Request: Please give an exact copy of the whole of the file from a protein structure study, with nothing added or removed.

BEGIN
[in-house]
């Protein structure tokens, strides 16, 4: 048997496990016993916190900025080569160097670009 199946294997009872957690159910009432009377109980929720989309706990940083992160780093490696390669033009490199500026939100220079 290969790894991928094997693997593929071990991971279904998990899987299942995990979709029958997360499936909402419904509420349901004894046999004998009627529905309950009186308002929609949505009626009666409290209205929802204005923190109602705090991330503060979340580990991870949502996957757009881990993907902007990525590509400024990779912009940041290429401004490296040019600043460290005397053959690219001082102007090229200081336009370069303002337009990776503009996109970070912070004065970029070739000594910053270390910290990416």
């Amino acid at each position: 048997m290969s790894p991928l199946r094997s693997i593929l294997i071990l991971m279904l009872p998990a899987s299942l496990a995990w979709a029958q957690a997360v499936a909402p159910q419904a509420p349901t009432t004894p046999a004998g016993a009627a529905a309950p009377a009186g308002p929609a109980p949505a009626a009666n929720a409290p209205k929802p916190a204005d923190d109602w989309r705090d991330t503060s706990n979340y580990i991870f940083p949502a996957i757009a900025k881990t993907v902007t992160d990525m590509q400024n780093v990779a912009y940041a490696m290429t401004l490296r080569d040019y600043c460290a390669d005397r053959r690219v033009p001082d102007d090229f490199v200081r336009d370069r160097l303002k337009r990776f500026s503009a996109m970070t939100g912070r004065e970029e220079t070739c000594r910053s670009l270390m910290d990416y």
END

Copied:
[in-house]
């Protein structure tokens, strides 16, 4: 048997496990016993916190900025080569160097670009 199946294997009872957690159910009432009377109980929720989309706990940083992160780093490696390669033009490199500026939100220079 290969790894991928094997693997593929071990991971279904998990899987299942995990979709029958997360499936909402419904509420349901004894046999004998009627529905309950009186308002929609949505009626009666409290209205929802204005923190109602705090991330503060979340580990991870949502996957757009881990993907902007990525590509400024990779912009940041290429401004490296040019600043460290005397053959690219001082102007090229200081336009370069303002337009990776503009996109970070912070004065970029070739000594910053270390910290990416």
């Amino acid at each position: 048997m290969s790894p991928l199946r094997s693997i593929l294997i071990l991971m279904l009872p998990a899987s299942l496990a995990w979709a029958q957690a997360v499936a909402p159910q419904a509420p349901t009432t004894p046999a004998g016993a009627a529905a309950p009377a009186g308002p929609a109980p949505a009626a009666n929720a409290p209205k929802p916190a204005d923190d109602w989309r705090d991330t503060s706990n979340y580990i991870f940083p949502a996957i757009a900025k881990t993907v902007t992160d990525m590509q400024n780093v990779a912009y940041a490696m290429t401004l490296r080569d040019y600043c460290a390669d005397r053959r690219v033009p001082d102007d090229f490199v200081r336009d370069r160097l303002k337009r990776f500026s503009a996109m970070t939100g912070r004065e970029e220079t070739c000594r910053s670009l270390m910290d990416y």